‘That some form of systematic physical training under the direction of the department of Physical Training be required of all students for the remainder of the college year, with the view to making our students physically fit for military service;

‘That in the event of a declaration of war and a call for volunteers by the President of the United State, it be suggested to the Athletic Association of the University that inter-collegiate spring sports be abandoned;

‘That it be recommended to the Trustees that students who enlist and are accepted by the government for service in any branch of warfare be given credit for the remainder of the year;

‘That Commencement exercises of a simple nature be held May 10th or 11th for all Seniors in good standing;

‘That compulsory military training be adopted in Adelbert College for the ensuing year;

‘That for the balance of the present college year the executive committee be authorized to grant leave of absence with credit only to students enrolled in military and Red Cross organizations, and that such leave begin upon receipt of mobilization orders, unless in the judgment of the executive committee earlier leave ought in fairness to be granted in individual cases in order to permit students to visit their homes or to adjust their personal affairs before mobilization;

‘That the executive committee be authorized to reduce the examination period to the shortest time possible consistent with the best interests of the students and the College.’

The significance of these actions is made more impressive by reason of the great number of the students of Adelbert College and the Law School who have enrolled, and also of the formation and departure of the Lakeside Hospital unit. The number of men, who have entered the army, navy, and other service, is in Adelbert College one hundred and sixty-two, and in the Law School fifty-four. The staff of the School of Medicine is represented in the Lakeside Hospital Unit by twelve men.

“These bare figures are replete with meaning. They represent the supreme fact that in the hour of the crises of the nation, or of the nations, the college youths are the first to respond. This University is simply repeating in its way the experience through which American Colleges, both north and south, passed at the time of the Civil War and also through which the universities of England, of France, and of Germany, are passing in the course of the present conflict. This result is not surprising. The highest motives, the noblest purposes, make the most important and strongest appeal to men of the worthiest type.”

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Officers of the first American contingent to arrive in Europe, General Hospital No. 9 (Lakeside Hospital unit)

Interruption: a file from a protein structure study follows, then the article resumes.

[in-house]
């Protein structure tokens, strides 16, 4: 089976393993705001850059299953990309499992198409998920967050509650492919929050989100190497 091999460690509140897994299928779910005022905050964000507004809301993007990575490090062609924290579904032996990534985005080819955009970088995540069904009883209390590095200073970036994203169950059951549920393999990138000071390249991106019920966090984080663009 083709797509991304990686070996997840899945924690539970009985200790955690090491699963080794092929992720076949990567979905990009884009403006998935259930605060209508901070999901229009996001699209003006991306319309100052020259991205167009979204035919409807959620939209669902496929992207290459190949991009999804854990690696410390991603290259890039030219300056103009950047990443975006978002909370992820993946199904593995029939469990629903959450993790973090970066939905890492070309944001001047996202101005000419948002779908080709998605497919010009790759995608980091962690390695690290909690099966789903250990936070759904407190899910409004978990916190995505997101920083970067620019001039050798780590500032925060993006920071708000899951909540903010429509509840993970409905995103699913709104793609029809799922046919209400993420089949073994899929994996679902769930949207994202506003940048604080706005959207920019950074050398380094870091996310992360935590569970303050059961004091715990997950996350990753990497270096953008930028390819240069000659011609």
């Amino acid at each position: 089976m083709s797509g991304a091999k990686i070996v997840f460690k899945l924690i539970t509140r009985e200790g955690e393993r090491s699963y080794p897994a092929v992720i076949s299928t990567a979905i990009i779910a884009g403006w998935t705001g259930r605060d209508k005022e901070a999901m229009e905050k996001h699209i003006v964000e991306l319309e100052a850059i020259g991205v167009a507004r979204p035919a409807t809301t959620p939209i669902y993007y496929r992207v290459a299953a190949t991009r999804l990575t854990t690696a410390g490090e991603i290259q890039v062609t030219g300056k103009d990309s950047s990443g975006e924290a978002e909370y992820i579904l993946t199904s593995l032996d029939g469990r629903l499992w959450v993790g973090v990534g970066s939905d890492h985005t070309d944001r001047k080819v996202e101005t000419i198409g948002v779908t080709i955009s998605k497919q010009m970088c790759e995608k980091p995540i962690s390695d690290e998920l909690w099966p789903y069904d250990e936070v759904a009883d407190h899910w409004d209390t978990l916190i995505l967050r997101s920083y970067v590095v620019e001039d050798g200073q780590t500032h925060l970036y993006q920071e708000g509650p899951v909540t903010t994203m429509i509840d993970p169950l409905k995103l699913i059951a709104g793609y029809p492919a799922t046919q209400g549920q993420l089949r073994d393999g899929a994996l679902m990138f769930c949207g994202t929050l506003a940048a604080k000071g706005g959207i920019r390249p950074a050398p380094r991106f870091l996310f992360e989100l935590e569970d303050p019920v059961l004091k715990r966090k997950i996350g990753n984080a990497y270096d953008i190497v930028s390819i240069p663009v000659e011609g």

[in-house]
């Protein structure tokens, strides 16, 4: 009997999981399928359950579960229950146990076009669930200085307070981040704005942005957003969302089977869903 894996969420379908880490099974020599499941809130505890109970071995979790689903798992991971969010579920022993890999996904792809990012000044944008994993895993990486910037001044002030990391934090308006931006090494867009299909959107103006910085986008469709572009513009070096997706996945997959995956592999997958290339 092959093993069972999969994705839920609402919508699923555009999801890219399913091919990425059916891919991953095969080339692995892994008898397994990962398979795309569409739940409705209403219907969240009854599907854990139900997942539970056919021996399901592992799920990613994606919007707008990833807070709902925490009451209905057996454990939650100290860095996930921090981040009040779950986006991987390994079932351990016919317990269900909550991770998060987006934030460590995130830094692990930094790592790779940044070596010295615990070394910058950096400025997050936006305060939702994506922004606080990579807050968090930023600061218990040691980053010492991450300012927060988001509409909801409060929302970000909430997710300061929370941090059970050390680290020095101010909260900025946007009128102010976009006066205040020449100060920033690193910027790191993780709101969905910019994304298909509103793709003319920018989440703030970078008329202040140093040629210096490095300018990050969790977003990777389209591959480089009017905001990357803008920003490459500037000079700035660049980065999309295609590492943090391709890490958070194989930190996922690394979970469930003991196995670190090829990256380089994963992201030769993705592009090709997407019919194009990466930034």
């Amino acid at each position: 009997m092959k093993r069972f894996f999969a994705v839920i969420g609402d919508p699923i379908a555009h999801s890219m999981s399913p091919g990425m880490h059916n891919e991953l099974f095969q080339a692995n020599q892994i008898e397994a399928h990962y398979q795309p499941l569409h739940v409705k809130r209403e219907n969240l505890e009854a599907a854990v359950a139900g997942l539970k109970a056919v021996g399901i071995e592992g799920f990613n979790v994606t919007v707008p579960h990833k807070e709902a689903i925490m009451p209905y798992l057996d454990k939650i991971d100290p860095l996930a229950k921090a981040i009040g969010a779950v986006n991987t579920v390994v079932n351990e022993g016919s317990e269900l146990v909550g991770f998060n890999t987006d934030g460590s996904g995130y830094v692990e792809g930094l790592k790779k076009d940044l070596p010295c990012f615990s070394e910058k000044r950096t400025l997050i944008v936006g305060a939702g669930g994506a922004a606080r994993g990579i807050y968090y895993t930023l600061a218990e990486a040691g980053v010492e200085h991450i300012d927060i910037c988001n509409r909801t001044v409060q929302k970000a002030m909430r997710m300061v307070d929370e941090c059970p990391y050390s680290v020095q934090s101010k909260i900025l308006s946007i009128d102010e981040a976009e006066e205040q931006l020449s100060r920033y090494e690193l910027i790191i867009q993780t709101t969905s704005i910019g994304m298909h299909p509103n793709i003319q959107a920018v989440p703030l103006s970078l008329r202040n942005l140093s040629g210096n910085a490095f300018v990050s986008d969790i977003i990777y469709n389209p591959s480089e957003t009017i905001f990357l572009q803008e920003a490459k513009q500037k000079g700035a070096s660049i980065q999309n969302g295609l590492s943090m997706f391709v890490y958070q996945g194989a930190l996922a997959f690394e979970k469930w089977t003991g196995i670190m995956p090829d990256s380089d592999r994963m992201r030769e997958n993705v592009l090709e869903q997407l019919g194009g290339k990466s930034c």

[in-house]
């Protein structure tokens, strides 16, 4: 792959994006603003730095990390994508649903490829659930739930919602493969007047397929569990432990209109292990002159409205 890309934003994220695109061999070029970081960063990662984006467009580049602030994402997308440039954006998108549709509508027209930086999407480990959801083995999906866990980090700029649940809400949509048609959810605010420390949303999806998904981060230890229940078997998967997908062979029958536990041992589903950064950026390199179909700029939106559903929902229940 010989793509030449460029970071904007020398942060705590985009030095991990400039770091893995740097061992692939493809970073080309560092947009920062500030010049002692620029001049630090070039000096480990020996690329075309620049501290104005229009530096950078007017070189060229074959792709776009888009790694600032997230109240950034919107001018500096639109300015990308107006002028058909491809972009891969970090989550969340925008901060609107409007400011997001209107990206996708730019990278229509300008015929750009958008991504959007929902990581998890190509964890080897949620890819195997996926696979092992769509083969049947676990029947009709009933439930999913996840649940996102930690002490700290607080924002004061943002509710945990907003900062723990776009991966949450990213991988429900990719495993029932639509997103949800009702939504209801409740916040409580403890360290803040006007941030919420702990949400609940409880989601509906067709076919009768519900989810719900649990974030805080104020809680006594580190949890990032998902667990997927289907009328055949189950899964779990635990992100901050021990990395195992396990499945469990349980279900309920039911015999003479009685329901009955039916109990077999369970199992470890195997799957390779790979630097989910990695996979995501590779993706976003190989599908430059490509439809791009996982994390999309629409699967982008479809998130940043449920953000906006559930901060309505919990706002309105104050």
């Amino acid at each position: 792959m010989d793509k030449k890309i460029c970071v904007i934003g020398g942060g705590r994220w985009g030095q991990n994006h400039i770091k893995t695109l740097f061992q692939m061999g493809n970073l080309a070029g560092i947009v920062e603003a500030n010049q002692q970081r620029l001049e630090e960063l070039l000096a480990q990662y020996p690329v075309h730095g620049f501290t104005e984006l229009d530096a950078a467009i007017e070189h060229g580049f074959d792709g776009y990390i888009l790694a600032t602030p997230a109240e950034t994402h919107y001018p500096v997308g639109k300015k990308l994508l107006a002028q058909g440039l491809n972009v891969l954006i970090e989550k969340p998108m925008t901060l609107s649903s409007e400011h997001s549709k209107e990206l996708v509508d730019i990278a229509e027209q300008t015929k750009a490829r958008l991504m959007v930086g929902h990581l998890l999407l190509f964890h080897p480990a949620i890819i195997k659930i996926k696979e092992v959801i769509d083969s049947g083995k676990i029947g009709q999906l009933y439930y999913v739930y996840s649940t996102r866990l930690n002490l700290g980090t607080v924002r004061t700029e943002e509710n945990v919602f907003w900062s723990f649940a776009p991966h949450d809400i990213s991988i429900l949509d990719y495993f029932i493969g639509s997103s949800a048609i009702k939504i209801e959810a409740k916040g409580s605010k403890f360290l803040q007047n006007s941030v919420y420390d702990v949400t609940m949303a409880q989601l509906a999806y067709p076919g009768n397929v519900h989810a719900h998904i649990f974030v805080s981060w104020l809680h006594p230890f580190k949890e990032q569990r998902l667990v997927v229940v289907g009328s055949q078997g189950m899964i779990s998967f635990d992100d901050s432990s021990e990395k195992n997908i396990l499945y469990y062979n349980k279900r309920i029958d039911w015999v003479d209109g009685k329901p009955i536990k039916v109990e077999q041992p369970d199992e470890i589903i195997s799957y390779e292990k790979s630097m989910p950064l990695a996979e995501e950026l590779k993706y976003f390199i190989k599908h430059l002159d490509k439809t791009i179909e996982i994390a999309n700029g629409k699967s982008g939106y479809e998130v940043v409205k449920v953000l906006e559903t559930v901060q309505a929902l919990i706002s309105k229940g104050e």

Spring 1917 activity on the Case campus will appear next month.

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January 30, 2017

Remembering 1997-1998: January 30,1998

The January 30, 1998 issue of The Observer made it clear that CWRU had winter on its mind. The schedule for Winter Carnival included snow flag football and snow volleyball. The Outdoor Wilderness Association planned a winter hike at the Metroparks North Chagrin Reservation. And the Fun Photo of the Week depicted a skier with the caption, Caution: Bare Spots. (I cannot describe this. You will have to look for yourself.)

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Alumnus Fred D. Gray speaks at MLK, Jr. Convocation

Other headlines:
• Trustees announce tuition increase of 3.4 percent
• Asian financial crises affect CWRU students
• Eyes On: Outdoor Wilderness Adventures
• Vote for USG February 3
• Sophomores: sick of CWRU? Found out how to get away
• See new lands with Junior Year Abroad
• Features: Peter Pan soars into Palace Theater; Rapper Ma$e delivers a “fresh” debut album with upbeat, groovy songs
• Cain Park to hold theater auditions
• Sports: Wrestlers take third in Thiel tournament; Swimmers stay strong in the face of defeat; Men attempt to recover from six game slide; Hoopsters begin to slide
• Spartan Spotlight: Gloria Hsieh, senior swimmer

And here's the entire issue: The Observer, 1/30/1998

This is one in a series of weekly blog postings describing what was happening at CWRU, as covered by The Observer, during the years many of the Class of 2020 were born.

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January 25, 2017

CWRU’s Monuments Men

Theodore Sizer and Lester K. Born, former faculty members, were both members of the Monuments, Fine Arts, and Archives (MFAA) subcommission during World War II. The work of this commission to protect monuments and other cultural treasures from destruction was highlighted in the 2014 motion picture film, Monuments Men.

Theodore Sizer served as Lecturer in Art at Adelbert College of Western Reserve University (WRU) in the 1924/25 and 1925/26 academic years. He had received the S.B. cum laude in Fine Arts from Harvard University. Sizer also was Curator of Prints and Oriental Art at Cleveland Museum of Art while in Cleveland, beginning that role in 1921. After leaving Cleveland, he became an Associate Professor of Art History at Yale University. While on the Adelbert College faculty Sizer taught An Introduction to the Fine Arts. See his Monuments Men biography.

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Lester K. Born